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article imageFeds to slap China with investment restrictions, export controls

By Karen Graham     Jun 25, 2018 in Business
Washington - The Trump administration plans on rolling out new rules this week that would block firms with at least 25 percent Chinese ownership from buying U.S. companies in “industrially significant” technologies.
The White House appears to be leaning toward putting into place aggressive investment curbs favored by U.S. Trade Representative Robert Lighthizer and White House trade adviser Peter Navarro - discarding a more conservative policy favored by Treasury Secretary Steven Mnuchin.
Using the same "emergency powers" found in Section 232 of the Trade Expansion Act of 1962 he used as the reason for tariffs on steel and aluminum, the Trump administration's investment restrictions and export controls are intended to pressure China to stop unfair trade practices that threaten U.S. technological leadership.
The announcement on administering this new restriction on Chinese investment is expected to be made on Friday this week by Treasury Secretary Steven Mnuchin. He will report that the president in invoking his emergency powers to protect national and economic security in putting the restrictions in place.
In another of his now accustomed policy veers  US President Donald Trump said he is moving ahead wit...
In another of his now accustomed policy veers, US President Donald Trump said he is moving ahead with sanctions on China even as officials try to resolve the brewing trade dispute
Mandel NGAN, AFP/File
One rule for China and another for the rest of the world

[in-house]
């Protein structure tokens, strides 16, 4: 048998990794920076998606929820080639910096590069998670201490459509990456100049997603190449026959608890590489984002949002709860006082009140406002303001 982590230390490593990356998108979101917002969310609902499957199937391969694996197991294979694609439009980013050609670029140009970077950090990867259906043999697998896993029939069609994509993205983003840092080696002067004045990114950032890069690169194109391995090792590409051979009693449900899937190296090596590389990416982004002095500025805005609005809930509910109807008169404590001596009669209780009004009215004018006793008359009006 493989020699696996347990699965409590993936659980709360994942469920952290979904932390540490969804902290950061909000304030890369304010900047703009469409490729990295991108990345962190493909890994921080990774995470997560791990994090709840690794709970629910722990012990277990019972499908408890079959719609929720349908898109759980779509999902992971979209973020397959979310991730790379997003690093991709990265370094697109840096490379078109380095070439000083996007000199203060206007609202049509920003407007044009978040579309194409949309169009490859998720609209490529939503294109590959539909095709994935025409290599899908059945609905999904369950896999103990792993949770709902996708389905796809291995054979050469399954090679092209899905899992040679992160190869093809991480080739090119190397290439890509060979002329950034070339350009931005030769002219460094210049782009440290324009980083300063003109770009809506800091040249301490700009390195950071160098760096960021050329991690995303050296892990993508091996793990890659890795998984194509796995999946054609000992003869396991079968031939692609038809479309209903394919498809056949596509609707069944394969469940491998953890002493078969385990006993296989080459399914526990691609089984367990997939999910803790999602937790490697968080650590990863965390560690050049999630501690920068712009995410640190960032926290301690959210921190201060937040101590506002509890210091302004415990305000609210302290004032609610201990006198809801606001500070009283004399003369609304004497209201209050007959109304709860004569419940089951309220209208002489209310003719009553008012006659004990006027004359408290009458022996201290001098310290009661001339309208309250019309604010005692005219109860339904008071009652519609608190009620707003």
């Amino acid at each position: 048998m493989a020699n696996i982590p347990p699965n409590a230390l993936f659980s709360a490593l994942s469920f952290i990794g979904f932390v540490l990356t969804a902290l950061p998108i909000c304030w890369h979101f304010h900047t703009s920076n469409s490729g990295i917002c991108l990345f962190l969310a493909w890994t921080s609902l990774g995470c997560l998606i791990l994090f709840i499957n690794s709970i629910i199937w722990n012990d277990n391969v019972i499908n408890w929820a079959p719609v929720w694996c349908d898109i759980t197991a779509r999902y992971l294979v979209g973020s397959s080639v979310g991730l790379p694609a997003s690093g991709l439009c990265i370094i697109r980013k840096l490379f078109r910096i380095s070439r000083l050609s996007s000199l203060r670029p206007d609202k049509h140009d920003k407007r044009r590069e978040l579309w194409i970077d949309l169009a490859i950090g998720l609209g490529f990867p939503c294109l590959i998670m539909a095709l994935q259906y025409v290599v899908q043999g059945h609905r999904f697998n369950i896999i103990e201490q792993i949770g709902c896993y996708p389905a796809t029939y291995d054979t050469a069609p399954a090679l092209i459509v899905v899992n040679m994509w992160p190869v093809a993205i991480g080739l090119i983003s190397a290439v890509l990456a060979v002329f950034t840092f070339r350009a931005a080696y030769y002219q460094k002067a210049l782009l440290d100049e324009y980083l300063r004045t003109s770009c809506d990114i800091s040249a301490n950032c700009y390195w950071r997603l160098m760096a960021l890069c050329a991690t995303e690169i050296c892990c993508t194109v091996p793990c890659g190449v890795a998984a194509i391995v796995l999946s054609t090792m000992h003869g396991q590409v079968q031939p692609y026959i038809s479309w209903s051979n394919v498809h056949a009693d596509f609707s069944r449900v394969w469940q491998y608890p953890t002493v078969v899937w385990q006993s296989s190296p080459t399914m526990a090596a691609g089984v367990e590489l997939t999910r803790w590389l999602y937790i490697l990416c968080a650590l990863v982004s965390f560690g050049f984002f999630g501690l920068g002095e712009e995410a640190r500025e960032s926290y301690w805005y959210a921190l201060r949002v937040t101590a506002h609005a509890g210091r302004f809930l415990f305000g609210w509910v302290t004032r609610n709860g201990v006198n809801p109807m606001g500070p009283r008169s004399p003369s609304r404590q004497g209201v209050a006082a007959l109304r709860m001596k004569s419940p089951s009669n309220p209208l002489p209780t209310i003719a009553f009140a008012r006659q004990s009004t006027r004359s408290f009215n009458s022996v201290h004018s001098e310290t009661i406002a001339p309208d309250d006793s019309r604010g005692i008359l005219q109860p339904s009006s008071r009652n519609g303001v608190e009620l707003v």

The restrictions will be handled by an inter-agency government panel called the Committee on Foreign Investments in the US, or CFIUS.
Lighthizer has said the investment restrictions and the export controls will cover any high-tech industries China hopes to develop under its Made in China 2025 subsidy program. Politico is reporting that earlier this month while on Fox News, Lighthizer said the White House will be using “a broader definition of national security” to justify the investment restrictions and the export controls.
And while many agree that we must protect U.S. intellectual property and forced technology transfer, doing so with unilateral tariffs on the rest of the world is unfair.
"Our allies would be delighted to work with us in seeking structural change of Chinese trade and investment policies that have an equally adverse effect on their companies. Regrettably, that does not seem to be a clear priority of the United States," said Dan Price, a former George W. Bush administration White House official now at Rock Creek Global Advisors.
Lighthizer and Navarro are basically wanting to have two separate U.S. investment regimes — one for China and one for everyone else. But there is the real possibility that China will end up relying more on internal innovation - putting foreign technology and innovation at a disadvantage.
“There's going to be a Chinese standard for their 1.4 billion people and there's going to be a U.S. standard for our 300 and whatever million people,” Bruce Andrews, a former deputy secretary of Commerce said last week.
We will just have to wait and see how this all plays out as the week progresses.
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